A similar symbiosis can be observed in beans and where beans help fix nitrogen in maize roots as small "bags" like the root ball attached.


Recipes and how to cook



The fungus is scraped or grated onto food and into sauces and soups just before eating. Truffle slicers have been especially designed for this purpose. Experts recommend that veal, chicken, fish, soufflés, omelettes, pasta, and rice can be glorified with thinly sliced truffles. Cream and cheese sauces avidly take up their flavor.

Insert thin wedges of truffle under the skin of a chicken and store it overnight in the refrigerator before roasting.


A well-known chef prepares a high-quality pâté de foie gras baked with a stainless steel tube running through the center. As soon as the pâté is cooked, he fills the tube with diced uncooked truffles and then removes the tub.

T. magnatum, the most aromatic of the truffles, is crushed in olive oil in Italy, filtered, and dispensed in 3-ounce medicine bottles with eye droppers. Some suspect that the crushed truffles are then packed in cans for sale in foreign markets. Call local cooking schools or specialty shops to locate this juice. Only a few drops are needed to strengthen the flavor of prepared truffles.



The pungent odor of a truffle will penetrate the shells of eggs and flavor kernels of rice when stored with them in a closed glass jar placed in a refrigerator. Once the prize truffle has been consumed, the eggs may be enjoyed in an omelette and the rice in pilaf.

Truffles can be frozen for two weeks in a freezer-proof glass jar. Another recommendation is to store them whole in bland oil.


Truffle Butter

The aroma and flavor of truffles are heat sensitive. Truffle butter is a good way to get the most from your aromatic gem since it is not heated.       

 Finely grate a fresh truffle and add to softened unsalted butter in proportions to suit your taste. Use enough butter so that the mixture is spreadable and not crumbly. Let stand at room temperature for an hour. Spread on crackers, French bread, or baked potatoes. Truffle butter freezes well.


Truffled Eggs 

Henry and Wanda are members of the North American Truffling Society in Oregon that is devoted to the collection and study of truffles. Members have made generous contributions to this book.            

 Cut an egg carton in half crosswise. Place 1 or 2 (preferably 2) medium truffles in each carton in the middle of the eggs. Enclose the cartons in a plastic bag and seal. Place in the refrigerator. The eggs will be ready for use after 3 days. (Do not keep the eggs in the refrigerator longer than 1 week, as their odor and flavor may become too strong, and the lack of fresh air may cause them to spoil.) The eggs may be used to prepare scrambled eggs, omelettes, or your favorite deviled egg recipe.


Truffle Pâté

Makes 5 cups

This recipe was developed for the Oregon white truffle, but other truffles can be substituted.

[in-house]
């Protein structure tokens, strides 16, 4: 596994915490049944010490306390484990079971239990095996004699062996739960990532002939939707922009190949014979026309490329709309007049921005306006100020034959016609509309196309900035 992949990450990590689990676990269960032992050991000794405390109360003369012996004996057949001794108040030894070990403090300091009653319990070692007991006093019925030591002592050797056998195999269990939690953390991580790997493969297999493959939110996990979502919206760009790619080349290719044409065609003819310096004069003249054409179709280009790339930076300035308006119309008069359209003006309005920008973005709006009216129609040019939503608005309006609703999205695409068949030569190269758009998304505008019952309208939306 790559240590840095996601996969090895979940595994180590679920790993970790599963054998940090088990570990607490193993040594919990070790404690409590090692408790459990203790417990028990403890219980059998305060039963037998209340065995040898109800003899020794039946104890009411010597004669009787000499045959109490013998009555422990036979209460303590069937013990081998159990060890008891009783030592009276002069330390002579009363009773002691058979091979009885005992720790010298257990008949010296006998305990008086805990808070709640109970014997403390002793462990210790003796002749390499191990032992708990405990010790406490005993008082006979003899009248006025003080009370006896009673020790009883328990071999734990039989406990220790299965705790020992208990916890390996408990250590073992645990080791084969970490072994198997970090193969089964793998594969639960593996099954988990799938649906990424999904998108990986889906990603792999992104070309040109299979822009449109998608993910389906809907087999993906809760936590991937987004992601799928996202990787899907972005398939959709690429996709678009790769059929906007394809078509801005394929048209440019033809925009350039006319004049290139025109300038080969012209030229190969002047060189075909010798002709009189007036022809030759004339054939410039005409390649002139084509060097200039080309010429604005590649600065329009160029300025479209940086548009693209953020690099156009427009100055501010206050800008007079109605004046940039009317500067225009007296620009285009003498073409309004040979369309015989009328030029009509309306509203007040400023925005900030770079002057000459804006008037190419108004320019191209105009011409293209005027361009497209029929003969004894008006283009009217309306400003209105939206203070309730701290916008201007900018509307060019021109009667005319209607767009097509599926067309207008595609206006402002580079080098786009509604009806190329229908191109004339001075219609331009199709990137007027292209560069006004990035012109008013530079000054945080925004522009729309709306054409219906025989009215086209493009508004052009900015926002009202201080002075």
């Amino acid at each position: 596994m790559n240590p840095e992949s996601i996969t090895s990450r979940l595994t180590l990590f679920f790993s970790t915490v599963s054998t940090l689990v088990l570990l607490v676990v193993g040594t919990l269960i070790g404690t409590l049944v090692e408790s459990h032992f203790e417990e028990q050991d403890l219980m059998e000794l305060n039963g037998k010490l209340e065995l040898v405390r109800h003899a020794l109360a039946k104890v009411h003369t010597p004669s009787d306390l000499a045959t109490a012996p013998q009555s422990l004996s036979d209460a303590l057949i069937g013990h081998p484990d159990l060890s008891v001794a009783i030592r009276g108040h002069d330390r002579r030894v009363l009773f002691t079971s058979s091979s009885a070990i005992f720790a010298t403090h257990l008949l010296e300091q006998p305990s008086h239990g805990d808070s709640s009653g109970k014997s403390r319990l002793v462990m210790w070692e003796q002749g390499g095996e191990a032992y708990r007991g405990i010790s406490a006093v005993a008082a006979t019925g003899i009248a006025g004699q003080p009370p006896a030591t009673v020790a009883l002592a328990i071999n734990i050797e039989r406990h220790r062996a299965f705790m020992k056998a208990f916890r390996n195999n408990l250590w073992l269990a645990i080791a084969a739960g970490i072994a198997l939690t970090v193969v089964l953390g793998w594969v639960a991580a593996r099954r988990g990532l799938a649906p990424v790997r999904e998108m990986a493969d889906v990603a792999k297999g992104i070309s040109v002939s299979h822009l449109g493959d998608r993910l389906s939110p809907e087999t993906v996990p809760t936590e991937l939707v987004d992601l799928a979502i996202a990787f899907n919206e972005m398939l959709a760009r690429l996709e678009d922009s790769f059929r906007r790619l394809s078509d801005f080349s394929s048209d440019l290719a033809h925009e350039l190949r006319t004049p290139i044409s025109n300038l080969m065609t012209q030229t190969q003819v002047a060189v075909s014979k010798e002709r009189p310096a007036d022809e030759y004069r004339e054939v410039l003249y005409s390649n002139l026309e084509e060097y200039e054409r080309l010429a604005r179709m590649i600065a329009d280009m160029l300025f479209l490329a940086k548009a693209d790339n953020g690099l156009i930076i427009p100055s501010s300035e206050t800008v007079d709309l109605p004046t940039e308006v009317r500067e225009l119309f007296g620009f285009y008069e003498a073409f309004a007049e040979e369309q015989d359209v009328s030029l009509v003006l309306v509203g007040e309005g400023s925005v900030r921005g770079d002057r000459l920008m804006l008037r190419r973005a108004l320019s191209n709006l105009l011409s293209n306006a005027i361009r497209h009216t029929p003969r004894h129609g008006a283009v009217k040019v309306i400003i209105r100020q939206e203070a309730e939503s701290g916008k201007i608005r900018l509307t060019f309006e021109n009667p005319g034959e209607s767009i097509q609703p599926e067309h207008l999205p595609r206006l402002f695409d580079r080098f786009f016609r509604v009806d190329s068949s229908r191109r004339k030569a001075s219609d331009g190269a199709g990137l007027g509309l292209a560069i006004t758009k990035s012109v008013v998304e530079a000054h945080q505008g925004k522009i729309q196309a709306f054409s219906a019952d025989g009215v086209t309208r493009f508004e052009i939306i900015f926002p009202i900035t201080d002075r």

1 to 2 ounces truffles

    1 cup beef broth

    1-1/2 pounds chicken livers

    1/2 medium onion, chopped

    1 apple, peeled, cored, and chopped

    2 tablespoons shallots or green onions, minced

    1/4 cup fresh lemon juice

    1/4 cup cold water

    2 envelopes (2 tablespoons) plain gelatin

    1 cup (2 sticks) butter, cut into pieces

    2 tablespoons Triple Sec

    1 teaspoon salt

    Dash of dry mustard

    Ground pepper to taste            


Clean the truffles with a soft brush. Dice large specimens to 1/4 inch and split small truffles to release the flavor. In a saucepan, bring the beef broth to a boil, then simmer the truffles for 20 seconds. Pour the broth through a sieve into a bowl and set the truffle pieces and the broth aside.

Oil a 5-cup mold or enough small crocks to hold 5 cups. Combine the livers, onion, apple, reserved broth, and shallots in a medium saucepan and bring to a boil over medium heat. Reduce the heat, cover, and simmer for 5 minutes. Blend the lemon juice, water, and gelatin in a small bowl, stirring well until the gelatin dissolves. Pour into the liver mixture and mix thoroughly. Remove from the heat and add the butter a little at a time, blending well after each addition. Stir in the remaining ingredients. Let cool 15 minutes.

Transfer the mixture to a blender or a food processor and puree until nearly smooth. Let stand 10 minutes. Pour into a mold or crock, layering in about 3 layers of truffle pieces. Cover and chill overnight. Even better, allow 24 to 48 hours to develop the truffle flavor in the pâté.

Crab and Truffle Salad

Serves 4 as a first course

    Mustard Vinaigrette:

    1/2 teaspoon Dijon mustard

    2 tablespoons sherry wine vinegar

    1/2 teaspoon salt

    1/2 teaspoon ground white pepper

    6 to 8 tablespoons mild vegetable oil

    1 to 2 ounces truffles

    3/4 pound fresh cooked crab meat

    1 pound asparagus, or 2 pounds broccoli cut into florets

    1 lemon, cut into 4 wedges